August 26th, 2003. The day went well and we partially returned to doing normal work. After supper I decided to pump water and with Whiskers and Edéhzhíe accompanying me I went to the pump located at the shore of the lake in front of the house. Seeing the tanks full, I shut off the pump and returned to the house. Five minutes later as I looked out the parlor window while having coffee, I suddenly heard Whiskers’ collar bells and saw her and Edéhzhíe all excited running down to the lake shore by the water pump. This was bear sighting 7-2003, and my having shot and killed one two days before, I knew there was more than one bear in the vicinity of my camp. It was heading towards the beach where the other dogs were tied up. I hurriedly got my rifle and as I fired a quick shot over the bear two Inuit Dogs quickly moved in close to the bear and turned it back in the direction it had come from. As it was retreating and being chased by the dogs I fired another warning shot that proved to be a real stimulus for the dogs, chasing him even harder for a few more dozen yards. With the dogs and carrying the gun I made my way down the shoreline for a very short distance to see if the bear was still around. However as it was near dark I did not linger long, returning to the house, with two very excited dogs worked up over the chase.

August 28th, 2003; after a full day of no bears I decided to retrieve from the bush the carcass of the bear that killed Casey. It was near our trail and likely would attract other hungry bears or other predators. With Edéhzhíe, Whiskers and Spirit, and a gun for extra protection I took the Honda trike and wagon plus chains and cables to haul the bear out of the dense forest. Without incident I relocated the carcass out in the open at the end of the gravel point just opposite our house and visible across our own cove. The bear served as fall dining for the insects, ravens, gulls and later eagles. Throughout the coming winter it may have fed the occasional weasel, wolverine or wolf and by spring it had played its role in fertilizing the shore or nearby water. 

Summary
From August 20th to August 26th, 2003 there were seven bear sightings at Moraine Point which proved to be more than just one individual. Using dogs as the main focus of a bear deterrent program did cost the life of one dog, “Casey”, a very active fourteen year-old Border Collie who, with several of our Canadian Inuit Dogs, was always there to lead the chase and attack any intruding black bear. The same bear (#6-2003) also bit me on the right upper arm and I attribute the lack of no additional injuries to the fierce response by some of my Inuit Dogs who attacked it while it was biting me.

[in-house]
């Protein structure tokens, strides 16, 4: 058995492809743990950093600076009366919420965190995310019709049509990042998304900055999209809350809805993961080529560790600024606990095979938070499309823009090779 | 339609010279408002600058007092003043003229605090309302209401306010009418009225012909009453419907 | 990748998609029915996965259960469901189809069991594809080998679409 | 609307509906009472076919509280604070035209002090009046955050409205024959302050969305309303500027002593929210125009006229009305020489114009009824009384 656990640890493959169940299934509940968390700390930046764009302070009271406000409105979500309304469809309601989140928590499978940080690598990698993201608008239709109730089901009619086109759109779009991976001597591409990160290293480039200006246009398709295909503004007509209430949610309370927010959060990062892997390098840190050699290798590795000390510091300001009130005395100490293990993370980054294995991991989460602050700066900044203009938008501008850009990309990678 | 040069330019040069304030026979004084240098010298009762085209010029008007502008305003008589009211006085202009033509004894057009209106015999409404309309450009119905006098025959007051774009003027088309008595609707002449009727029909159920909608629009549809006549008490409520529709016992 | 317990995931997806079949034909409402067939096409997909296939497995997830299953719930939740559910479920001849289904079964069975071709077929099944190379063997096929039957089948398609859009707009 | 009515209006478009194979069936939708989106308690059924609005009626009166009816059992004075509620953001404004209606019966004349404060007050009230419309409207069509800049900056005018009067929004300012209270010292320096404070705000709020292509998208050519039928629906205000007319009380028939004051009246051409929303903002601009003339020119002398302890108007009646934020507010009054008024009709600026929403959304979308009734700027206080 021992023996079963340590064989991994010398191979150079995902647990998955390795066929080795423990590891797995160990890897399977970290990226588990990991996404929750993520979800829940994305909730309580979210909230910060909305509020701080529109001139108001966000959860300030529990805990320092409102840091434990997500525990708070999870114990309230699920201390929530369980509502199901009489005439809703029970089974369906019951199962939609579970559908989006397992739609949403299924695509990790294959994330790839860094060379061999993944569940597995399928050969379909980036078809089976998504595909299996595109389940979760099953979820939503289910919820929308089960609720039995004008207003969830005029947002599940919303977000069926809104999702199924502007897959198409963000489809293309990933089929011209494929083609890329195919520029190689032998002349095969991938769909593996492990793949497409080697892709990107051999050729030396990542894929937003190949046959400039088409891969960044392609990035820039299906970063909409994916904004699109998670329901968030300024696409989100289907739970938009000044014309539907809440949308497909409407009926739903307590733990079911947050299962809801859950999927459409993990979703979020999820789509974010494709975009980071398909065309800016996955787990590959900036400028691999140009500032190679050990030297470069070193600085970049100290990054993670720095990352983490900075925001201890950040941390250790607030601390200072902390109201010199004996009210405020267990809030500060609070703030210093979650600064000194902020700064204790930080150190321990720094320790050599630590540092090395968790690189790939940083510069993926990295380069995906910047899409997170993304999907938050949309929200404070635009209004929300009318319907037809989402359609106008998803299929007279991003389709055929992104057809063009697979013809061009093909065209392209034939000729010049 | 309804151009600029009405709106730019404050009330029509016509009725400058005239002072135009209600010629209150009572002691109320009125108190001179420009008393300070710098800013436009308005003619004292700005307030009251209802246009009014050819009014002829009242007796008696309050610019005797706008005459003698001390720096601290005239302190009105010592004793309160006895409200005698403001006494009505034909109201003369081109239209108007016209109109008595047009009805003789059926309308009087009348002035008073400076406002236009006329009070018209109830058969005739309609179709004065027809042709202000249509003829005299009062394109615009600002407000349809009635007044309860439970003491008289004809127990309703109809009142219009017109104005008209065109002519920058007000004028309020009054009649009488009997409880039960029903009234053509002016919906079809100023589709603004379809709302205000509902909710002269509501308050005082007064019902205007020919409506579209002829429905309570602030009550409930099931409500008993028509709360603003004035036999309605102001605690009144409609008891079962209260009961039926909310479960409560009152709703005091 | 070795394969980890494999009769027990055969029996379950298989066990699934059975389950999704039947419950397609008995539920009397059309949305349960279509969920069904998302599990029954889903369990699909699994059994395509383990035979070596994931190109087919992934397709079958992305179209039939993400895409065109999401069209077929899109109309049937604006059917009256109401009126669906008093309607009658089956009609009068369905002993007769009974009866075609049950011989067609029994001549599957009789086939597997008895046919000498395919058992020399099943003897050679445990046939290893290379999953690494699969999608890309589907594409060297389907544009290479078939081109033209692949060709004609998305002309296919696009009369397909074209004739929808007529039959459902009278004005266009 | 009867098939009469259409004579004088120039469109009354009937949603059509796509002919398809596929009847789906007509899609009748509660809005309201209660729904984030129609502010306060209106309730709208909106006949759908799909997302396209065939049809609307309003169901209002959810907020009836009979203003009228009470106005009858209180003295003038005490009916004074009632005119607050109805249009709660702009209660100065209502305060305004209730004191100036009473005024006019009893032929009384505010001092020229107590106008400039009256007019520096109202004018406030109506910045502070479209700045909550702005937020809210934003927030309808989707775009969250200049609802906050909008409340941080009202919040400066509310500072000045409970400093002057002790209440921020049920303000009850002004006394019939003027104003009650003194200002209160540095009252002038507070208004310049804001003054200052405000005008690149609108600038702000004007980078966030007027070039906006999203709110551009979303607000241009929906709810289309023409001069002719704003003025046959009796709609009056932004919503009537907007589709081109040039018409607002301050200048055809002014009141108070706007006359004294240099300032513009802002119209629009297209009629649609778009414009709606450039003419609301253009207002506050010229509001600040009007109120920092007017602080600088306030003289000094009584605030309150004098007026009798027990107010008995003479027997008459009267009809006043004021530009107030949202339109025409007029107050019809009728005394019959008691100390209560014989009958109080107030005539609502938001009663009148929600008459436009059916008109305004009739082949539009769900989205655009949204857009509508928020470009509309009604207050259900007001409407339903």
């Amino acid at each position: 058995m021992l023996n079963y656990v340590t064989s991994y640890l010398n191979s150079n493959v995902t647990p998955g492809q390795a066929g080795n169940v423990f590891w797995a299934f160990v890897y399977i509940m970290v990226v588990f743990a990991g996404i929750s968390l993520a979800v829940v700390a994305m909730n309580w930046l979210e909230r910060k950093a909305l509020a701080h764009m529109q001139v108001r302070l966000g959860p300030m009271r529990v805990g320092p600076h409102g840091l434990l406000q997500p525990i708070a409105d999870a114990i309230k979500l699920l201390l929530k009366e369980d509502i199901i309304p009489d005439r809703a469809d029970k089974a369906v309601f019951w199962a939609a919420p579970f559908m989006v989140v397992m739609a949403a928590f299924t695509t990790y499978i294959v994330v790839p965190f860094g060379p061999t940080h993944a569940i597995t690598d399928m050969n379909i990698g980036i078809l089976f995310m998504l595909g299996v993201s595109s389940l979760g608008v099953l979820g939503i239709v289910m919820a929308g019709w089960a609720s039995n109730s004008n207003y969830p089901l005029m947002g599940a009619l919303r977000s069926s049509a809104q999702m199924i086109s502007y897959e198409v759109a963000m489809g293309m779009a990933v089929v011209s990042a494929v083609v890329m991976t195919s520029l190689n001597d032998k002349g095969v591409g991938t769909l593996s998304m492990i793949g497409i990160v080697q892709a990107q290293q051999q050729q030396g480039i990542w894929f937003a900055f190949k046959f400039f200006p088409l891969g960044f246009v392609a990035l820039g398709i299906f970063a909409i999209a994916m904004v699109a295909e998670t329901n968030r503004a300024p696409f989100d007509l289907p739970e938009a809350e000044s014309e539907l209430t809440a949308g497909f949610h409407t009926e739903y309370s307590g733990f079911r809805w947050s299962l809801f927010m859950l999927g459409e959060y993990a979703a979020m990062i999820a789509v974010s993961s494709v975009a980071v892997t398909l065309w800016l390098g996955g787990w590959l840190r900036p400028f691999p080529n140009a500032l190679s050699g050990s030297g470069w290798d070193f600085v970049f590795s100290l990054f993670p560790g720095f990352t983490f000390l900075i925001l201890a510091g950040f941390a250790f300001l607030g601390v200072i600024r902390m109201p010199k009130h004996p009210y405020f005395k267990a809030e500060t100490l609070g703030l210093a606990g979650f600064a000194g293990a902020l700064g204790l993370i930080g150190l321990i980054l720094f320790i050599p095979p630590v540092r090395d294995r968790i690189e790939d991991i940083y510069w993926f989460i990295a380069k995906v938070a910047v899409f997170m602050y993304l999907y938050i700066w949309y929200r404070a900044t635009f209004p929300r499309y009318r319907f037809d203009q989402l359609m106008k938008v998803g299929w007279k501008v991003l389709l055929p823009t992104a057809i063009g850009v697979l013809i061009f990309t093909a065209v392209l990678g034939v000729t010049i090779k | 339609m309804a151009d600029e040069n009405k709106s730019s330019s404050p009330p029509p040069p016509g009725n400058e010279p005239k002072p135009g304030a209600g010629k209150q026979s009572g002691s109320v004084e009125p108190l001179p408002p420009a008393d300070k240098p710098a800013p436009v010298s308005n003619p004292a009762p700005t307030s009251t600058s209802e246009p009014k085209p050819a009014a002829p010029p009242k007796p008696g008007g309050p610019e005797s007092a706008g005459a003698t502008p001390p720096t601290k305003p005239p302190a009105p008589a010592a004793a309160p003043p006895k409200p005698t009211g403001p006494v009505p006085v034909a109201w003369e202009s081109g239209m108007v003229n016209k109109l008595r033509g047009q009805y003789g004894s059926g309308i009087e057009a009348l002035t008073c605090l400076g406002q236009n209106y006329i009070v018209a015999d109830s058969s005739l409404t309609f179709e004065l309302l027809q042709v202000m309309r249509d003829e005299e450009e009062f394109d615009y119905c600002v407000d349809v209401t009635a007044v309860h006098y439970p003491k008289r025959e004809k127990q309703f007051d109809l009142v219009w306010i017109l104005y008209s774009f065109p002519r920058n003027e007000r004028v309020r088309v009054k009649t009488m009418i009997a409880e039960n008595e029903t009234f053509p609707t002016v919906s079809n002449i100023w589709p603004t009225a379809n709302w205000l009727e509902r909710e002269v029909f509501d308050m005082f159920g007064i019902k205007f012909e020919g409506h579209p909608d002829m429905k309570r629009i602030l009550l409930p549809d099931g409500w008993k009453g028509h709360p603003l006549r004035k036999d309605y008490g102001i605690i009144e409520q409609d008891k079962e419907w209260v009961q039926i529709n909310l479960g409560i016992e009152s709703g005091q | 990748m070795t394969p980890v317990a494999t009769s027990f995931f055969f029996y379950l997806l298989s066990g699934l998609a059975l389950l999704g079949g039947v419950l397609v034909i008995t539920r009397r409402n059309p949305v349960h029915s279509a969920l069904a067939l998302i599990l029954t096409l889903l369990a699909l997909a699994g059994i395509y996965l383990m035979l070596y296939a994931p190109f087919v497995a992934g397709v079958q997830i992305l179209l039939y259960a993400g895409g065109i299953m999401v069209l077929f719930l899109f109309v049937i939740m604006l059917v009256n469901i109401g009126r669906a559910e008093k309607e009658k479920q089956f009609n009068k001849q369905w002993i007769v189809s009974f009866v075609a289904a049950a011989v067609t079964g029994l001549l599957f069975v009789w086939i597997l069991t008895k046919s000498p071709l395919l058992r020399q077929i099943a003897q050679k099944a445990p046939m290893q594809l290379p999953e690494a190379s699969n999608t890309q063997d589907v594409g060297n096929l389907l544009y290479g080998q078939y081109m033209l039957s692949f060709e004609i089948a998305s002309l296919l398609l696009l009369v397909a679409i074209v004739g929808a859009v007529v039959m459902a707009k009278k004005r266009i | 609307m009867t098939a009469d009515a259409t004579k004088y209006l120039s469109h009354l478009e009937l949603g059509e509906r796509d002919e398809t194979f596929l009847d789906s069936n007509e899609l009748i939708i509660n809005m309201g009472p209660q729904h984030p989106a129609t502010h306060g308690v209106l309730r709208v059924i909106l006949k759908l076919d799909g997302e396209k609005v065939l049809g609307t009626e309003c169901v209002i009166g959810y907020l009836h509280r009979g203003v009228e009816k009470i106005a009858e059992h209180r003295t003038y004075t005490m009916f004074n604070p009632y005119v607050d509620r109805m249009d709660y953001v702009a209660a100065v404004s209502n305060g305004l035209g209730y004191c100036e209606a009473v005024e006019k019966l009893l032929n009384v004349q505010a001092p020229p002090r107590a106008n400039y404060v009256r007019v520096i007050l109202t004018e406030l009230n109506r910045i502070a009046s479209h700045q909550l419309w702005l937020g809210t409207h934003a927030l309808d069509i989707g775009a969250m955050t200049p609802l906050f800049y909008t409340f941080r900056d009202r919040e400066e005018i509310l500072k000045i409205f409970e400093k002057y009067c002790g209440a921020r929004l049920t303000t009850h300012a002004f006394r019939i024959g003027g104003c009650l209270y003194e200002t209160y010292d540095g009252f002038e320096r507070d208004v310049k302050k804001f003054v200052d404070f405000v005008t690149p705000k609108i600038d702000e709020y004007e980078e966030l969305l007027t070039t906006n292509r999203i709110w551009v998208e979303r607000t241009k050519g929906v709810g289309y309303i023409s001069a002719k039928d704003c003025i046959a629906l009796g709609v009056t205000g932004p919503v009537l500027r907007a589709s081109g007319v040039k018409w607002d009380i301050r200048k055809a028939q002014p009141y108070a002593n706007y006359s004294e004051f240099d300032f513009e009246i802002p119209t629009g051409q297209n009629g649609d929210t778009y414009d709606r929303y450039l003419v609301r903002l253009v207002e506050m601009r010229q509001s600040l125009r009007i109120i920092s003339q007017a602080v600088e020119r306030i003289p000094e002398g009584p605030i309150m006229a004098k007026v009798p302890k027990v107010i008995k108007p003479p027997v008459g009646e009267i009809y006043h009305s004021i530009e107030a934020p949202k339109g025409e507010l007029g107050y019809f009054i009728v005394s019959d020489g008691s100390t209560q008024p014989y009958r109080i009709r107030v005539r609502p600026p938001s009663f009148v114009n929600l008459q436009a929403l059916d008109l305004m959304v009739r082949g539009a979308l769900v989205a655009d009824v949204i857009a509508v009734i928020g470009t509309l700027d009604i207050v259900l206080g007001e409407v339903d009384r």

Conclusions:
With the closure of the Moraine Bay FFMC plant in the summer of 2003, there was a potential black bear problem. Several generations of bears had grown up having expected to be well fed from the regular disposal of culled fish that were dumped on or near the shoreline on the opposite side of the bay from the plant. These bears may not have learned to be active hunters or predators and with this easy food source ending, they may have posed a danger for the next few years until they dispersed or were eliminated by natural or other means. In spite of the loss of one of my dogs, I still concluded that having several loose Inuit Dogs around the yard was likely the most workable bear deterrent program for our location. 

Happy hunting in doggy heaven Casey, Lara and I miss you.

1 Casey-Jo was originally my daughter’s dog but as with many parents, I ‘inherited’ the family dog when Lara headed off to university in 1990. Casey was known to many who visited my Bowspringer Kennels & Veterinary Clinic in Yellowknife as the yard dog who greeted all in a friendly manner.  She was also well known for her natural herding instincts, helping round up any Inuit Dog puppies that I let loose in our Yellowknife yard. It was during one of those times in 1999 that she first met a little pup who was strong and bold. My Inuit friends who saw him told me to name him Kurugrook which means “strong little man”.

2 The oldest of these four Inuit Dogs was Kurugrook, born in 1999 in Yellowknife but much of his life had been at Moraine Point. His son “Spirit” was born in Yellowknife in 2002 but raised since the age of three months at Moraine Point.  The other two Inuit Dogs were sister and brother, “Whiskers” and “Edéhzhíe”, born on the first day of fall 2002 at Moraine Point.

3 The eager pursuit was all part of a game Casey played as the old matriarch dog who had directed the behavior of all our recently raised seven Inuit Dogs over the last few summers. Her game was to chase squirrels with the assistance of the then puppies that, as they grew older, continued to have a subordinate yet protective behavior to this dear old girl and were eager to give chase in support of her interests. This often was after any small mammal such as foxes or squirrels but occasionally boreal bison that ventured into our side of the point. The same behavior occurred fortunately with black bears. It all served as good warning to alert us that some animal was in the vicinity.  In the spring of 2001 Casey and Kurugrook chased off one spring bear freshly out of hibernation three or four times before it learned to stay away. 

4 This was fairly typical behavior for Moraine Bay bears that often ventured out into the water on the far side of the bay to meet the boat dumping culled fish.

5 Inuit Dogs do not bark as do other domestic dogs, but rather are very vocal with a high pitched whine or howl. When under extreme stress or danger, however, they do sound a pronounced alarm in the way of a slow drawn out “woof – woof – woof” all in a low, deep pitch.  

6 It was only the night before that I was reading the bear section in Survival Secrets (Brian Emdin, 2002, Spotted Cow Press Ltd), which said, “In bear country you are more likely to be struck by lightning than attacked by a bear.”